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Rural Reactions to Zionist Activity in Palestine before and after the Young Turk Revolution of 1908 as Reflected in Petitions to Istanbul

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The central Ottoman archives in Istanbul provide a unique bottom-up perspective on the early Zionist–Arab encounters in Palestine at the end of the nineteenth and early twentieth centuries and the interactions between the rural population and the first Zionist colonists. This perspective is somewhat different from the customary outlook in the literature on early Arab reactions to Zionist activity which has primarily focused on the reactions of the educated urban elites in the aftermath of the Young Turk revolution of 1908. This study discusses five petitions sent by the rural population of Palestine, both villagers and Bedouins, against Jewish activity and its impact on them. The petitions by these understudied subaltern groups reveal the complexities of the encounters between the two populations prior to the development of the political struggle in Palestine, and add a new dimension to the more familiar viewpoint provided by Zionist and European sources. This article thus seeks to examine the extent to which the revolution, which is commonly considered a watershed for the start of the Jewish–Arab political struggle, is reflected in these petitions. It also inquires whether there was a change of tone in the petitions following the revolution and, if so, what can be learned from them regarding the nature of Jewish–Arab relationships at the time.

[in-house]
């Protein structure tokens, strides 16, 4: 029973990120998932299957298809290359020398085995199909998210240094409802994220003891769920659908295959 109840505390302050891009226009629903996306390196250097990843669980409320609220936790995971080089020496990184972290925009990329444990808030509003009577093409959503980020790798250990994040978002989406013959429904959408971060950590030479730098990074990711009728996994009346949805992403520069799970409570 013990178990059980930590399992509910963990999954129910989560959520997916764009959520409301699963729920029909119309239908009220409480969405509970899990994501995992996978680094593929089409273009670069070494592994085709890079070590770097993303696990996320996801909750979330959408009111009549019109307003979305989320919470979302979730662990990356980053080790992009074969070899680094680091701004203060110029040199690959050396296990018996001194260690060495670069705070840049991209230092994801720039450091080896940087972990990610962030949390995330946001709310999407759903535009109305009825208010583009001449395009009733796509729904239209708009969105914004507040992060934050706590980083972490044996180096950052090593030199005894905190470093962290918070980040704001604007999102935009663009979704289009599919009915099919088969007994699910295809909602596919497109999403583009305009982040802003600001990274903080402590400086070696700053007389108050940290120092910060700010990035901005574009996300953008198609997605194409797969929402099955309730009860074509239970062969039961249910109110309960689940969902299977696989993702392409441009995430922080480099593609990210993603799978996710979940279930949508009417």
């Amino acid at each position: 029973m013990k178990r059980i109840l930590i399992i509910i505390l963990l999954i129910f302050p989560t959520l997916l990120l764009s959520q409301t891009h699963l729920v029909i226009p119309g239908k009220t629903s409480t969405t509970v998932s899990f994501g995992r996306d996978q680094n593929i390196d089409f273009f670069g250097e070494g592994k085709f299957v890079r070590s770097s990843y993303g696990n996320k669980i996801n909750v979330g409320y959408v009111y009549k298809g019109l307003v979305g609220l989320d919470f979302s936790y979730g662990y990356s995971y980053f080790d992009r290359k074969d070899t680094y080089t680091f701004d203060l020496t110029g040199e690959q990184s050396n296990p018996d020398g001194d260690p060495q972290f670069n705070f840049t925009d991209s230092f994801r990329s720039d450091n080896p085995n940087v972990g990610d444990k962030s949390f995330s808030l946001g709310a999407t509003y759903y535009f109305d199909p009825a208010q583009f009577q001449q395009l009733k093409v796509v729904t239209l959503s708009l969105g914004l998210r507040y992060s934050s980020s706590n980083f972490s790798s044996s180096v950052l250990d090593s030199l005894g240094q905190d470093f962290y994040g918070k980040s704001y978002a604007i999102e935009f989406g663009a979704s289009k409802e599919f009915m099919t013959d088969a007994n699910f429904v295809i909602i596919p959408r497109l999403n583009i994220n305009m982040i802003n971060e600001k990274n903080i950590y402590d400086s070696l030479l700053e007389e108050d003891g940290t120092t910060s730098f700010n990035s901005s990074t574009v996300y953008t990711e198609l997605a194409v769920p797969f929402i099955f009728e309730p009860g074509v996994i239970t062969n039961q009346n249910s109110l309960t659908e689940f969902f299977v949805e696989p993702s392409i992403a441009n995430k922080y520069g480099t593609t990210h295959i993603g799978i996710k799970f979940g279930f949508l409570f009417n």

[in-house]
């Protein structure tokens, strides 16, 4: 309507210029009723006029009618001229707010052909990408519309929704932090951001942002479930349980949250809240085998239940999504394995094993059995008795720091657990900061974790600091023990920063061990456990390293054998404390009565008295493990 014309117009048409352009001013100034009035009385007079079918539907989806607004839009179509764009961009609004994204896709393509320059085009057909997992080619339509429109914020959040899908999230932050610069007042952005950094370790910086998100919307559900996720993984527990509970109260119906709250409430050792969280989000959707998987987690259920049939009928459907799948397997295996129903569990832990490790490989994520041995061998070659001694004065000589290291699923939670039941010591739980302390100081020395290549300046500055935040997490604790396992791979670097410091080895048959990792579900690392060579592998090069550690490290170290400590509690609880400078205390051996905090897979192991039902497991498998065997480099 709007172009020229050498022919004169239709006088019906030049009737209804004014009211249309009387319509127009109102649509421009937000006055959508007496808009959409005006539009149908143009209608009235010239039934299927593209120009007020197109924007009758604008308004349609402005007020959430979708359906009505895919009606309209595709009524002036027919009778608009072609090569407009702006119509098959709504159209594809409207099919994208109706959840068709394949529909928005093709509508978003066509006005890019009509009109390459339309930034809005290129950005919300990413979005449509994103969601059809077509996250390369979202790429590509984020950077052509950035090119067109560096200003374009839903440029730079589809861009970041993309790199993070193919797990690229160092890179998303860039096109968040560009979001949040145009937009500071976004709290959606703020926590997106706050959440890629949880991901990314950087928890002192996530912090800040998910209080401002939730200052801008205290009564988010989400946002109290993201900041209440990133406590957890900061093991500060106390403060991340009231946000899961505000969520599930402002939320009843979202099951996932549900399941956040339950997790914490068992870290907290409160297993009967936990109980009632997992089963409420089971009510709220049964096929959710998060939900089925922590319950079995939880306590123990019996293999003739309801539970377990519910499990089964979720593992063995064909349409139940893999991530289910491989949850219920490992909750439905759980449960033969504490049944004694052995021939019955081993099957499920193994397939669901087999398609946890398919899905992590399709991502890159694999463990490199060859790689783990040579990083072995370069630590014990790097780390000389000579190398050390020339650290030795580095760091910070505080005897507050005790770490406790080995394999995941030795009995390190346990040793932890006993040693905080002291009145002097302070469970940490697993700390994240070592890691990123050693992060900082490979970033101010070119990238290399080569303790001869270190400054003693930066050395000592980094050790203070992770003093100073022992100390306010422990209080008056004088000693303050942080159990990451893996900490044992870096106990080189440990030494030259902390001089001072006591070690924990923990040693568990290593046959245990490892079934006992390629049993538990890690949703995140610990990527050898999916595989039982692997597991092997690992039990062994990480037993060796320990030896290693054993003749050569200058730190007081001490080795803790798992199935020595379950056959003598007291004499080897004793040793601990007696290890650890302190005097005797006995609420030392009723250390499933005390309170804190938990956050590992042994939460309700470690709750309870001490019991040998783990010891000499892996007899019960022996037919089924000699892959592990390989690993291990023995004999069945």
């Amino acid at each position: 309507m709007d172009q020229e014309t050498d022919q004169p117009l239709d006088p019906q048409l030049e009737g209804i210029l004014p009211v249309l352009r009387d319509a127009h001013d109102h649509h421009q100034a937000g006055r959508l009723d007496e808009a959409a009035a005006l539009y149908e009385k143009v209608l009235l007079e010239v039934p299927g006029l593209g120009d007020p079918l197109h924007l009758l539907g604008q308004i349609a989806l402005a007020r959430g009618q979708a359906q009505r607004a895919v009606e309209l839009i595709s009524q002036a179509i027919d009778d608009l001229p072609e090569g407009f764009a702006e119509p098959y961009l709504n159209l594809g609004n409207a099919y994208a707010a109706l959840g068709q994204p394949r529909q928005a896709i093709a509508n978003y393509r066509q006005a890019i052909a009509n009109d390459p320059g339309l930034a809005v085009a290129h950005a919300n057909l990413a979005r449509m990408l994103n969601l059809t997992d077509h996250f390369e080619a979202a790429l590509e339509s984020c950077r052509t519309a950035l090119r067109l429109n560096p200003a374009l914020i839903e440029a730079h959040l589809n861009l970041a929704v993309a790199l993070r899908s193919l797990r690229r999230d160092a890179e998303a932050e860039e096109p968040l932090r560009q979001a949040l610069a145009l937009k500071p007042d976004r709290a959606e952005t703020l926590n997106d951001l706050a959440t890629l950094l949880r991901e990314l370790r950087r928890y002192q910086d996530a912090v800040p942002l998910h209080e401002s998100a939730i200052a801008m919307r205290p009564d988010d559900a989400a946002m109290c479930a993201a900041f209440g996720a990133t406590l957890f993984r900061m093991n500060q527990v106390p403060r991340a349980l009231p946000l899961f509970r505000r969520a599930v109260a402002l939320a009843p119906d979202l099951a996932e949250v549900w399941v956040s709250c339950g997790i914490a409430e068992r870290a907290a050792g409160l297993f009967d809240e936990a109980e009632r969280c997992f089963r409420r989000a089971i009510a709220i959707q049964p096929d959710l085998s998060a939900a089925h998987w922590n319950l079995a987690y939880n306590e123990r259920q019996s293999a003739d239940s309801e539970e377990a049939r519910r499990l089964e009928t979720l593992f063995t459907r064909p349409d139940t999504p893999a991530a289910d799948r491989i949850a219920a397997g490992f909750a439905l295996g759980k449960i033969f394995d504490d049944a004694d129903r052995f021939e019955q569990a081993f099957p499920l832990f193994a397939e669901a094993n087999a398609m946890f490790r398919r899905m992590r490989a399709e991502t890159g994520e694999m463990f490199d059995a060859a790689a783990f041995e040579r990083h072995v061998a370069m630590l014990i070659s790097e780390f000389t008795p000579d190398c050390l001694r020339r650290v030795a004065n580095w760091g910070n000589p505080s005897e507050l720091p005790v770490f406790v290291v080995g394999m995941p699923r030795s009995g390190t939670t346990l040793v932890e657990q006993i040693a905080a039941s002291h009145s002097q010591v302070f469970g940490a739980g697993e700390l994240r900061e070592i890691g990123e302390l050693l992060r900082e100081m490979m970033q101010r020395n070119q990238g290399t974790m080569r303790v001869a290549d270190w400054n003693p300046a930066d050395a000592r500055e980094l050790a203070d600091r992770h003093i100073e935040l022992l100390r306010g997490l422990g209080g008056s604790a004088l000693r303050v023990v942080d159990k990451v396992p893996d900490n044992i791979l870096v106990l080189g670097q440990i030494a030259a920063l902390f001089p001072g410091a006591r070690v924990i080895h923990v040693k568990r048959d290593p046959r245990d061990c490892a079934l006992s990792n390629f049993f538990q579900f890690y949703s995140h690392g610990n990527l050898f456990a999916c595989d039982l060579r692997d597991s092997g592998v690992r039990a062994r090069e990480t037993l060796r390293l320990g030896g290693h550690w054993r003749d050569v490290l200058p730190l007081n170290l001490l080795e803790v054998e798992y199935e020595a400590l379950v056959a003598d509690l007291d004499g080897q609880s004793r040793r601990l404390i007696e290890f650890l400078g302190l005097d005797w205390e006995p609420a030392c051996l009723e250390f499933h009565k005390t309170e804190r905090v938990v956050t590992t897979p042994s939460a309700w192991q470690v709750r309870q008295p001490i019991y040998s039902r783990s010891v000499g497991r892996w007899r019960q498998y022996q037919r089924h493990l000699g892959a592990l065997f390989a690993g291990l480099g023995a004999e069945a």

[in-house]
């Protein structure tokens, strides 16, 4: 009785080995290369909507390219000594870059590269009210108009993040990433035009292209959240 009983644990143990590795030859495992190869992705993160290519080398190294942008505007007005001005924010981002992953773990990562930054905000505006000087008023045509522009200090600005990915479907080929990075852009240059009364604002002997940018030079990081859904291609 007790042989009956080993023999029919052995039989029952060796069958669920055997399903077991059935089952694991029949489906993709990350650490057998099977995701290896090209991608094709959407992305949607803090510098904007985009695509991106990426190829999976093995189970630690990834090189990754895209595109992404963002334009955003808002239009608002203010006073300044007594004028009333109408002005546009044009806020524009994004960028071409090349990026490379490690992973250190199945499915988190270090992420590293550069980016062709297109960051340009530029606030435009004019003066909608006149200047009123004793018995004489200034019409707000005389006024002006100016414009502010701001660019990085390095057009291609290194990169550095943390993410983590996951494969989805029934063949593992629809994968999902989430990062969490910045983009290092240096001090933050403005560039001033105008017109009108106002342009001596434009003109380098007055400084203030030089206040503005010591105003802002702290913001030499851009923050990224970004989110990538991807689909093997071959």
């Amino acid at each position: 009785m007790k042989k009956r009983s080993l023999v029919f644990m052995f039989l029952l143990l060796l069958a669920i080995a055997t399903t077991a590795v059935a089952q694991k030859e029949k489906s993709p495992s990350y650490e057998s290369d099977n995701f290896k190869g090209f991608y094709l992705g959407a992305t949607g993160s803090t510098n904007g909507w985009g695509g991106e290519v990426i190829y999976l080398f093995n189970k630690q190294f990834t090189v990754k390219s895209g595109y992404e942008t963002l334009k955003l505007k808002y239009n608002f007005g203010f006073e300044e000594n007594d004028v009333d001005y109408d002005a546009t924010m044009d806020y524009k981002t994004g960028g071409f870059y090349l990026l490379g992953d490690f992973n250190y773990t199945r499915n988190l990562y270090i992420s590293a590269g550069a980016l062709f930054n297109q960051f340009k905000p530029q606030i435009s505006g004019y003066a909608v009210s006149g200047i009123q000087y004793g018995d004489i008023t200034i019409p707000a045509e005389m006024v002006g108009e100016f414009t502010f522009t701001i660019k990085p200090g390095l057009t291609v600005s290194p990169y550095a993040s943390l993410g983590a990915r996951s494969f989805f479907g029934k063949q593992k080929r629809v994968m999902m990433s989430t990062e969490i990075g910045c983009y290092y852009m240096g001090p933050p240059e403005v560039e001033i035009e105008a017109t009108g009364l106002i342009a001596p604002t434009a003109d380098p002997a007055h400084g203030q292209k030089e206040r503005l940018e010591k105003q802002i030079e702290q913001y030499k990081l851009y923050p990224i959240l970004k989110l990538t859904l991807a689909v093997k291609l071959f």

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Document Type: Research Article

Affiliations: Department of Middle Eastern History, University of Haifa, Israel

Publication date: May 1, 2013

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